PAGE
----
I know that newspaper websites use audio-visual capabilities and the newspaper digital editions link to their websites. What is missing is a concerted strategy to make both the website and the newspaper editions successful. Based on what I have seen this is due to separate management teams for each platform. Advertising sales tries to bundle (which usually results in inaccurately valuing the strength of each platform) or discount ad buys based on the number of platforms being used. Content managers work on creating value for each platform, which, in turn, disallows a collaborative approach to building a synergistic, symbiotic strategy.
This outcome underscores the newspaper industry’s inability to understand that the Internet was not and is not a disruptive innovation that requires two separate organizations. The Internet is a sustaining innovation that allows industry leaders to better serve their best customers. A sustaining innovation requires one organization focused on an overarching strategy to create value for customers, the company and any collaborators.
So here it is, if you want to save newspapers have one mission – to provide information and entertainment to as large an audience as possible. This mission should have the vision of:
1) Using multiple media platforms to create value for audiences of all sizes,
2) Create content that has value to audiences and advertisers,
3) Manage content to appear on the platform that provides the best outcome,
4) Create partnerships with entertainment and information groups to provide unique experiences for readers and advertisers.
5) And so on.
Now setting objectives should be somewhat easier and it should be apparent that all platforms have to be engaged in strategy, tactics and execution discussions. If all platforms are not engaged in the same strategy, newspaper organizations will not be successful.
Saturday, March 5, 2016
I have used a framework to guide my consulting projects and internal corporate projects for years. The approach has kept me focused on project completion and has helped in providing data driven solutions for complex problems. The approach to designing a consulting project framework is based on starting with the mission and vision of the organization I am working with and understanding how the objective of the project fits with the mission and vision.
Before next steps are taken there needs to be an assessment of the organization’s current position vis-à-vis the universe in which it exists. Only then can you move forward to developing a strategy, its tactics and an execution plan.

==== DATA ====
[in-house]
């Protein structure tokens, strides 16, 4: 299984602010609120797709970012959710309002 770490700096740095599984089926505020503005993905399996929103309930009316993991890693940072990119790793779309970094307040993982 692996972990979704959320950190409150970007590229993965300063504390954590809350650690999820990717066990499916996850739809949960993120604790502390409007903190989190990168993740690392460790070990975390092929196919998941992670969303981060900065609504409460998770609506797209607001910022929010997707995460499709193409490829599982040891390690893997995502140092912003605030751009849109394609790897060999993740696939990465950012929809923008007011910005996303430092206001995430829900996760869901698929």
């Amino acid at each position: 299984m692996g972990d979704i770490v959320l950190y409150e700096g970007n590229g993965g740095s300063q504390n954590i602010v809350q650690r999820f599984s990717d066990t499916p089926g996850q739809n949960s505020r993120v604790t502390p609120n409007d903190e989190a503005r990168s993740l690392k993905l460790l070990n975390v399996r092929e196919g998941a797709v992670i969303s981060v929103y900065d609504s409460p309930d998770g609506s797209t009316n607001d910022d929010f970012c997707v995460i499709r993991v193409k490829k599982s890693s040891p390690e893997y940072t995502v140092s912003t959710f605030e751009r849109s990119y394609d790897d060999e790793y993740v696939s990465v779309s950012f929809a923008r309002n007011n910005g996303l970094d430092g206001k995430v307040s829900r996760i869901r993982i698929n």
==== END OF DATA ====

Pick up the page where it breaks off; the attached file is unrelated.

An exercise that should help in gaining clarity for your project relates to the acronym:
Mission – How does the organization service a universal need? This is why the organization exists.
As you consider your next consulting project it is always good to consider how the client’s organization fits in to the scheme of the general universe. Organizations exist to fill some need. This need can help you understand how the organization views its mission. For Coca Cola, their universe is all of the people in the world and one unifying theme is that all people seek happiness and optimism.
Coca Cola’s mission is to bring happiness and optimism to the world.
Vision – How will the organization create value by fulfilling its mission? Remember the organization cannot exist for the long term if it doesn’t create value. Coca Cola has chosen to create value by offering beverages, creating partnerships with bottlers, being a great place to work and providing increasing financial value for its shareholders.
Objective – What action can be taken to enhance the vision and is in keeping with the mission? This exercise is where managers and consultants can experience some difficulty. The initial objective statement may be something like - “What new business should we be in?”
Refining the scope of the objective requires the manager or consultant to fully understand the vision and mission. For example getting into providing low cost, high quality housing might fit into the mission of Coca Cola but not the vision.
Situation Analysis – What is the nature of the universe in which the organization must survive? Who are the competitors? How big is the market? What share of the market is required? What are the organization’s strengths and weaknesses? What are the opportunities and threats? What are the legal and technical challenges?
Remember any changes that are recommended must consider the current organizational structure, the people making up the organization and all of the constraints facing the organization. One of the biggest errors that can be made is moving to strategy development, tactics or execution phases before completing an exhaustive situation analysis. Think of this process as analogous to taking a trip. It would be like deciding to take a trip to Atlanta from San Francisco without understanding the costs of travel, the travel mode options, the best route, the weather conditions and so on.
Strategy – Based on an exhaustive study of the mission, vision, objective and situation analysis, what should be done to reach the assigned objective? In most cases this will push the manager or consultant in a direction that provides a macro view solution. In other words, rather than being in just the cola business or considering adding a new soft drink flavor what other beverages would support the mission and vision of Coca Cola? What new approaches to beverage distribution might provide value?
Tactics – Based on the strategy defined above, what combination of manpower, methods, money and machinery will be required to implement the strategy successfully? This is the plan.
Execution – After developing an understanding the resources that will be required, how will these resources be organized, directed and controlled (outcomes measured against goals)?
At the end of your project your recommendation should have all of the above elements included. As you proceed through your project searching for a strategy, you may feel like you are not making progress. If this happens, go back through the MVOSSTE framework to see what you have missed or could have considered differently.